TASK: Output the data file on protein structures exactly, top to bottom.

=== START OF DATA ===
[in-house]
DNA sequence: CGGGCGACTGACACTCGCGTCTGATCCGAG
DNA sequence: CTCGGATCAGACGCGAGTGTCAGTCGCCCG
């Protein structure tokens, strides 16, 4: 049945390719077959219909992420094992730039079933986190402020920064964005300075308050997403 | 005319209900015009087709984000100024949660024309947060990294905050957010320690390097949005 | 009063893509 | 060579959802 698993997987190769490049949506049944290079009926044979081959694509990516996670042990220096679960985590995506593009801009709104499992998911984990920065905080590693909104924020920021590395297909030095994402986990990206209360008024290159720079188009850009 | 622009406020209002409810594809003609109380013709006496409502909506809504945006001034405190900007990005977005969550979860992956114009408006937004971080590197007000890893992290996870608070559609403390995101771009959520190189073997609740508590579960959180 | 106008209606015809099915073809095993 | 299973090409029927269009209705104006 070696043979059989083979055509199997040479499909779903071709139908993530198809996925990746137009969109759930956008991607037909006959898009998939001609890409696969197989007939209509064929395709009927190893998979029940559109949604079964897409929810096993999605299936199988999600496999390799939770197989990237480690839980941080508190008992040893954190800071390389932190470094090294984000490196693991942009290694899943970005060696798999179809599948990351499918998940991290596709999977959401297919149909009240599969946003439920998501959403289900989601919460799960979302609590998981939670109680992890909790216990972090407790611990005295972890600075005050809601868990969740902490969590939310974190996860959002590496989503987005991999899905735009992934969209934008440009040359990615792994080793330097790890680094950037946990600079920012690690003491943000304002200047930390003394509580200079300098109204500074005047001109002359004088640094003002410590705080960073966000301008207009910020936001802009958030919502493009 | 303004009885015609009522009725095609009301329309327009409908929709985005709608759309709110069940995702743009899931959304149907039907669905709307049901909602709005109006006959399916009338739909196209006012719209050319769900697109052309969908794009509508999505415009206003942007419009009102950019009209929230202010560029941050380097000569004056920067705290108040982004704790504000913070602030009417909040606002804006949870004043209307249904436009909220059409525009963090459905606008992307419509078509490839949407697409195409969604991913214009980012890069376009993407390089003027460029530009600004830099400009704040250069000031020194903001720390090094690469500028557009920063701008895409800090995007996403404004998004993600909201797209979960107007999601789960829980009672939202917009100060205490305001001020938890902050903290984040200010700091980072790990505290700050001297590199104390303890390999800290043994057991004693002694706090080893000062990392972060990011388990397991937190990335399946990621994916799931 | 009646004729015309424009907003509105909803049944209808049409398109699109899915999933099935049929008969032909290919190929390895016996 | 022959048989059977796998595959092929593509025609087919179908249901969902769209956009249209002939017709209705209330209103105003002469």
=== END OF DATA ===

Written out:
[in-house]
DNA sequence: CGGGCGACTGACACTCGCGTCTGATCCGAG
DNA sequence: CTCGGATCAGACGCGAGTGTCAGTCGCCCG
């Protein structure tokens, strides 16, 4: 049945390719077959219909992420094992730039079933986190402020920064964005300075308050997403 | 005319209900015009087709984000100024949660024309947060990294905050957010320690390097949005 | 009063893509 | 060579959802 698993997987190769490049949506049944290079009926044979081959694509990516996670042990220096679960985590995506593009801009709104499992998911984990920065905080590693909104924020920021590395297909030095994402986990990206209360008024290159720079188009850009 | 622009406020209002409810594809003609109380013709006496409502909506809504945006001034405190900007990005977005969550979860992956114009408006937004971080590197007000890893992290996870608070559609403390995101771009959520190189073997609740508590579960959180 | 106008209606015809099915073809095993 | 299973090409029927269009209705104006 070696043979059989083979055509199997040479499909779903071709139908993530198809996925990746137009969109759930956008991607037909006959898009998939001609890409696969197989007939209509064929395709009927190893998979029940559109949604079964897409929810096993999605299936199988999600496999390799939770197989990237480690839980941080508190008992040893954190800071390389932190470094090294984000490196693991942009290694899943970005060696798999179809599948990351499918998940991290596709999977959401297919149909009240599969946003439920998501959403289900989601919460799960979302609590998981939670109680992890909790216990972090407790611990005295972890600075005050809601868990969740902490969590939310974190996860959002590496989503987005991999899905735009992934969209934008440009040359990615792994080793330097790890680094950037946990600079920012690690003491943000304002200047930390003394509580200079300098109204500074005047001109002359004088640094003002410590705080960073966000301008207009910020936001802009958030919502493009 | 303004009885015609009522009725095609009301329309327009409908929709985005709608759309709110069940995702743009899931959304149907039907669905709307049901909602709005109006006959399916009338739909196209006012719209050319769900697109052309969908794009509508999505415009206003942007419009009102950019009209929230202010560029941050380097000569004056920067705290108040982004704790504000913070602030009417909040606002804006949870004043209307249904436009909220059409525009963090459905606008992307419509078509490839949407697409195409969604991913214009980012890069376009993407390089003027460029530009600004830099400009704040250069000031020194903001720390090094690469500028557009920063701008895409800090995007996403404004998004993600909201797209979960107007999601789960829980009672939202917009100060205490305001001020938890902050903290984040200010700091980072790990505290700050001297590199104390303890390999800290043994057991004693002694706090080893000062990392972060990011388990397991937190990335399946990621994916799931 | 009646004729015309424009907003509105909803049944209808049409398109699109899915999933099935049929008969032909290919190929390895016996 | 022959048989059977796998595959092929593509025609087919179908249901969902769209956009249209002939017709209705209330209103105003002469």